James Paul Gee , author of "What Video Games Have to Teach Us About Learning and Literacy", treated those of us at the RIMA ICEM conference in Quebec City today to a lucid and convincing argument illustrating how today's computer games embody better learning than most schools.
Video games, he noted, are long, complex and hard - and yet people spent many hours playing them, involving themselves in complex learning, and even pay for the privilege. The task accomplished by game designers, he observed wryly, "would be like charging fifty dollars to learn algebra.
One might think that the way to make games easier to learn would be to make them simpler, but game designers have learned that while games need to be easy to learn, gamers demand that the games themselves be difficult. So through a process of evolution, designers have incorporated strong pedagogy into games, which can be discovered through a process of reverse engineering.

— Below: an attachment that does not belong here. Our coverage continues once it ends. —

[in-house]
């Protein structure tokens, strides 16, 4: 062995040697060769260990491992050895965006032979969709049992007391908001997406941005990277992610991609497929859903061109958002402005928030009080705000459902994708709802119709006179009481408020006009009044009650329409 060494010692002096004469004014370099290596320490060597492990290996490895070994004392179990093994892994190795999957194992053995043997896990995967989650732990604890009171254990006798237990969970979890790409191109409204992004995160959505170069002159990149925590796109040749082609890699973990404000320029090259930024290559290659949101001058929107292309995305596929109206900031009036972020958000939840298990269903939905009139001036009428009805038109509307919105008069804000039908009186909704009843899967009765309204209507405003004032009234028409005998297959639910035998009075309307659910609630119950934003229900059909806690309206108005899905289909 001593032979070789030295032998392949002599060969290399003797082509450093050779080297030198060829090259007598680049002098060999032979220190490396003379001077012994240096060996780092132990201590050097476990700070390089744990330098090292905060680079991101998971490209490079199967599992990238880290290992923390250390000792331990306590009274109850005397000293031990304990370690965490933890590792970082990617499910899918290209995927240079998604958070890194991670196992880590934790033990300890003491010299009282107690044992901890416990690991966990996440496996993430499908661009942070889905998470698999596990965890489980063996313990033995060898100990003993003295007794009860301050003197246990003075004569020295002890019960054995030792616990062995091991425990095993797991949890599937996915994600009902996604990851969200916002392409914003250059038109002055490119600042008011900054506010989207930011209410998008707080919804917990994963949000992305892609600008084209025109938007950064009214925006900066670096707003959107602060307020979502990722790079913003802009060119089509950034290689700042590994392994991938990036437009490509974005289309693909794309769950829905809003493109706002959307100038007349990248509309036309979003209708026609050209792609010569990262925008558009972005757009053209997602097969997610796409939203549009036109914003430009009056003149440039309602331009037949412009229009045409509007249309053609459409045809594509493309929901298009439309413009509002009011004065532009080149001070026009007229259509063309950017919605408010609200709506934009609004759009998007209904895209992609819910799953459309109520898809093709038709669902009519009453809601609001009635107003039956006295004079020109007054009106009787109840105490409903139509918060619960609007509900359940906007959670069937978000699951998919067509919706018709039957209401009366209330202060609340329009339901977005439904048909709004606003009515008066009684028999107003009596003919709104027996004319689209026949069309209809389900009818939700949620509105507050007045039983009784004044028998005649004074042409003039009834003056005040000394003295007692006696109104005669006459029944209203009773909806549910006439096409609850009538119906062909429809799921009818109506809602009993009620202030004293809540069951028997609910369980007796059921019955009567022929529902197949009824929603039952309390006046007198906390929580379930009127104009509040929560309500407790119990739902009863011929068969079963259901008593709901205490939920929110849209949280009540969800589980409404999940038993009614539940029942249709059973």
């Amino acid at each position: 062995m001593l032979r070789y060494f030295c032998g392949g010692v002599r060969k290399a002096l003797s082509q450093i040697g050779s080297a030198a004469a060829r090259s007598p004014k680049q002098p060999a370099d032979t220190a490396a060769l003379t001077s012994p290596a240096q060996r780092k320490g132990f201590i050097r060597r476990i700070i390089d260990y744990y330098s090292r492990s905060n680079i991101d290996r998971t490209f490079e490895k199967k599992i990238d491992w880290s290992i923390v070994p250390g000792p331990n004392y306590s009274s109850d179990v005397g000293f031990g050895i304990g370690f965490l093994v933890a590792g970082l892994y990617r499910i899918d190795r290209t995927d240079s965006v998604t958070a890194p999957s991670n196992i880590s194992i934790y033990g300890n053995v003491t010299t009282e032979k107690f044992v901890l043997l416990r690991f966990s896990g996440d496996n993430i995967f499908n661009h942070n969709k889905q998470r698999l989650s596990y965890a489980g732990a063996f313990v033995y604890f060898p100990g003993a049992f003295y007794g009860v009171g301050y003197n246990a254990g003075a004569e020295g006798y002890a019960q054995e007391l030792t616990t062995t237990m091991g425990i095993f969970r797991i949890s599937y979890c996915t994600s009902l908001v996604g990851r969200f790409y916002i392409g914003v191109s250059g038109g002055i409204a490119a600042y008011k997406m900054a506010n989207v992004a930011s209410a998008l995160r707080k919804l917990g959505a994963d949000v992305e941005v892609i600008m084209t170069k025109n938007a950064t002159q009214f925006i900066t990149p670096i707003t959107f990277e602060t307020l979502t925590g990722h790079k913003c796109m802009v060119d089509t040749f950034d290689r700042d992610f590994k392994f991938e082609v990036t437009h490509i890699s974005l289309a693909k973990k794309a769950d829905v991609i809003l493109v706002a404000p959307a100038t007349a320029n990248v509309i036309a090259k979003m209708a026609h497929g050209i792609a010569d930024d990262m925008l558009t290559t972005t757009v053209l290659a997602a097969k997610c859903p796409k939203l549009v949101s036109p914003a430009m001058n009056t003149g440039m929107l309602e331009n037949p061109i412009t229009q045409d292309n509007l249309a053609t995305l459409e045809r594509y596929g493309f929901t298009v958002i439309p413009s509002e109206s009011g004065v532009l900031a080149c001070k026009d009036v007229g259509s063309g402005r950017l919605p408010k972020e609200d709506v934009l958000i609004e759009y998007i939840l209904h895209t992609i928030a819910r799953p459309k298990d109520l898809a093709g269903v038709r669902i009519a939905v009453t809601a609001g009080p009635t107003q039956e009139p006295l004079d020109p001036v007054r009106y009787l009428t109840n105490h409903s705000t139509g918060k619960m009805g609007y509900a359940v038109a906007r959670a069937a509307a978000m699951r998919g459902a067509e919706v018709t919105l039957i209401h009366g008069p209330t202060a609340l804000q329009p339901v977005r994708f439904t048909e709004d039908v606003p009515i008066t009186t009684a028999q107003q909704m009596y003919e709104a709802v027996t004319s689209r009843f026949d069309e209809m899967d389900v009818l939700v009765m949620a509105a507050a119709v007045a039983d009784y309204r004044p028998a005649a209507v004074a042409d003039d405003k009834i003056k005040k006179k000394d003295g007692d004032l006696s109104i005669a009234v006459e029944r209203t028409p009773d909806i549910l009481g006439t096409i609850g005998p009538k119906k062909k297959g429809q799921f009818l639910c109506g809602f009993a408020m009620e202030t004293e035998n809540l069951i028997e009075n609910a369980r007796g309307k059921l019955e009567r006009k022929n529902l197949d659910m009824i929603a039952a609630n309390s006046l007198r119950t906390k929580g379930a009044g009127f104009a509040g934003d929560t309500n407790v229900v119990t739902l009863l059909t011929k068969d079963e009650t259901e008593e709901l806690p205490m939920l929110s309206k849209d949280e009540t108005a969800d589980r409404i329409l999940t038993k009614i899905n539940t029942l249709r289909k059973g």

Human minds and video games, said Gee, work in much the same way. While at one time we thought that the human mind functions like a big inference engine, manipulating symbols and rules, the prevailing view today is that humans do not follow rules. Rather, what they do is act on experiences, essentially constructing simulations in their mind.
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